Equifax Security Breach — What You Need to Know
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Equifax Security Breach — What You Need to Know

by Jen Novotny | Sep 11, 2017


How Does It Affect Me?

Credit reporting agency, Equifax, reported on Sept. 7 that its company suffered a massive security breach that affects an estimated 143 million people. Equifax is one of the three major credit reporting agencies that tracks and rates the financial history of U.S. consumers. The company obtains its data from credit card companies, banks, retailers and public records. Therefore, while you may not have directly used Equifax, chances are the company has some of your personal information if you have a credit card or have ever applied for insurance or a loan.

What was Stolen?

The information stolen includes names, Social Security numbers, birth dates, addresses and some driver’s license numbers.

What is particularly troubling about this breach is that with the right combination of stolen information, identity thieves can impersonate you and open new credit accounts in your name, including for loans, housing or government benefits.

What Can I Do About It?

Equifax will not be contacting everyone affected, but will send direct mail notices to those whose credit card numbers or credit dispute records were accessed.

In addition, Equifax established www.equifaxsecurity2017.com to help you check if your personal information was exposed. On the site, click on “Potential Impact.” Please be aware that to ensure the person checking the database is really you, the site asks for your last name and last six digits of your social security number. Please make sure to enter this information on a secure computer that is connected to an encrypted network.

Equifax also is offering free credit file monitoring and identity theft protection for one year through TrustedID Premier whether you have been affected by the breach or not. You can enroll at www.equifaxsecurity2017.com.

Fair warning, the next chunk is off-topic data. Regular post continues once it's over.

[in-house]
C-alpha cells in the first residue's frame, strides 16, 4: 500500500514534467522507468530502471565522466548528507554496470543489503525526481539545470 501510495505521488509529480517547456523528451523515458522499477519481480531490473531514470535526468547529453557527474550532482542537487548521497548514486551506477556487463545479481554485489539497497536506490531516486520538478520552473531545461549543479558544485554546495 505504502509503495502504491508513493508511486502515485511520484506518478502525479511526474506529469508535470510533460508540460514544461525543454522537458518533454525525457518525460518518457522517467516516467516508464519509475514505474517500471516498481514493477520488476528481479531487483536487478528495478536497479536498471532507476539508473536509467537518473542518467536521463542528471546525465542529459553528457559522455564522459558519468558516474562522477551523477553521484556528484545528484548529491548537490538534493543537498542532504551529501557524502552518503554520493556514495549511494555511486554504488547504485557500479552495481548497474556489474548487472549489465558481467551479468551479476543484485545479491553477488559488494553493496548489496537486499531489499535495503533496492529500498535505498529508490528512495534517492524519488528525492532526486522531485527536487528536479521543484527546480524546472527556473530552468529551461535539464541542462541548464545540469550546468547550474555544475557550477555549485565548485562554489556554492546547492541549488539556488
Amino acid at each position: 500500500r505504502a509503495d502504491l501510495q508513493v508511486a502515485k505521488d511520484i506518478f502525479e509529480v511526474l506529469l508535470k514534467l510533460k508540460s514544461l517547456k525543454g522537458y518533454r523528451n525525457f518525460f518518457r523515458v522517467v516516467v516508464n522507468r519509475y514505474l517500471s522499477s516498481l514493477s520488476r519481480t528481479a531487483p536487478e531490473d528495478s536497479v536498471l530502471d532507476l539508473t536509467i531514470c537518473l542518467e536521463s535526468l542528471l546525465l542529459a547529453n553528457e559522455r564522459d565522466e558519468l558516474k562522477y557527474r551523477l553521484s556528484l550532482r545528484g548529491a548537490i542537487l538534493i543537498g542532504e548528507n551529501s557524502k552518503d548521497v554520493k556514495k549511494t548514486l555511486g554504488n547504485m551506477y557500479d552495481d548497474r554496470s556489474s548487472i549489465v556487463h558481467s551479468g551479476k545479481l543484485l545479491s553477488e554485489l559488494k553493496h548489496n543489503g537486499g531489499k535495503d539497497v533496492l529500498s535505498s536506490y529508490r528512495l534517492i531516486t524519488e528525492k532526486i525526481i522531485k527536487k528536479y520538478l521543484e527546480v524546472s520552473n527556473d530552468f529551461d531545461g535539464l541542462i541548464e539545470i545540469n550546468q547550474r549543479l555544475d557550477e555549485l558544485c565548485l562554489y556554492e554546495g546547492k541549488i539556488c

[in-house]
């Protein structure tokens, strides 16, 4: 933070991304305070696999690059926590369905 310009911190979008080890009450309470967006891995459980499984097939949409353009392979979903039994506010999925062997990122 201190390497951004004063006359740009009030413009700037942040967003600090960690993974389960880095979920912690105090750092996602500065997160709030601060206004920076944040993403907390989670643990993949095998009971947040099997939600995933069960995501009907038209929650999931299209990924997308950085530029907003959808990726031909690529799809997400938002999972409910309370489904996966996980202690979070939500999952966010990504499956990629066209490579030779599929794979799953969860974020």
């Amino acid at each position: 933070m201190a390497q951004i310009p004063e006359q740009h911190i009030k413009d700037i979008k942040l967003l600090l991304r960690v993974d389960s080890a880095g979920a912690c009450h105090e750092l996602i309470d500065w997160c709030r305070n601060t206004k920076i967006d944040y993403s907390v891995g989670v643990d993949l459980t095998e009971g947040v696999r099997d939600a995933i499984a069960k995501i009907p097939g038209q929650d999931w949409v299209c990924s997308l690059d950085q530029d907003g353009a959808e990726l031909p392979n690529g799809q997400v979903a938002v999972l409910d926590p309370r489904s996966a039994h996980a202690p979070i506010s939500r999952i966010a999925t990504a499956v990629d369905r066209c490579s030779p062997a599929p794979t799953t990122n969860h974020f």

You may also want to consider placing a credit freeze on your Equifax credit information. A credit freeze locks down your credit and makes it harder for someone to open a new account in your name.

You could also place a fraud alert on your credit reports. A fraud alert warns creditors that you may be the victim of identity theft, and they will have to go through extra steps to verify your identity before accessing your credit report.

While both a credit freeze and fraud alert make it more difficult for identity thieves to open new accounts in your name, they may not prevent someone from making changes to your existing accounts.

First National Bank is providing this information to help you protect your information, but is not making recommendations on specific actions or inaction. It is important for you to evaluate the options and decide on the best course of action for you.

For more information from the Federal Trade Commission about the Equifax breach and what you can do about it, click here. To reach Equifax by phone, you can call 866-447-7559 every day (including weekends) from 7 a.m. – 1 a.m. Eastern time.

Always Be Vigilant

As always, First National Bank recommends that you review your account statements and credit reports on an ongoing basis to check for incidents of fraud. You can request a copy of your credit report online at www.annualcreditreport.com. You are allowed a free copy of your credit report once per year from each of the three credit reporting agencies: Equifax, Experian and TransUnion. Requesting your report from one agency every four months allows you to review your credit report throughout the year.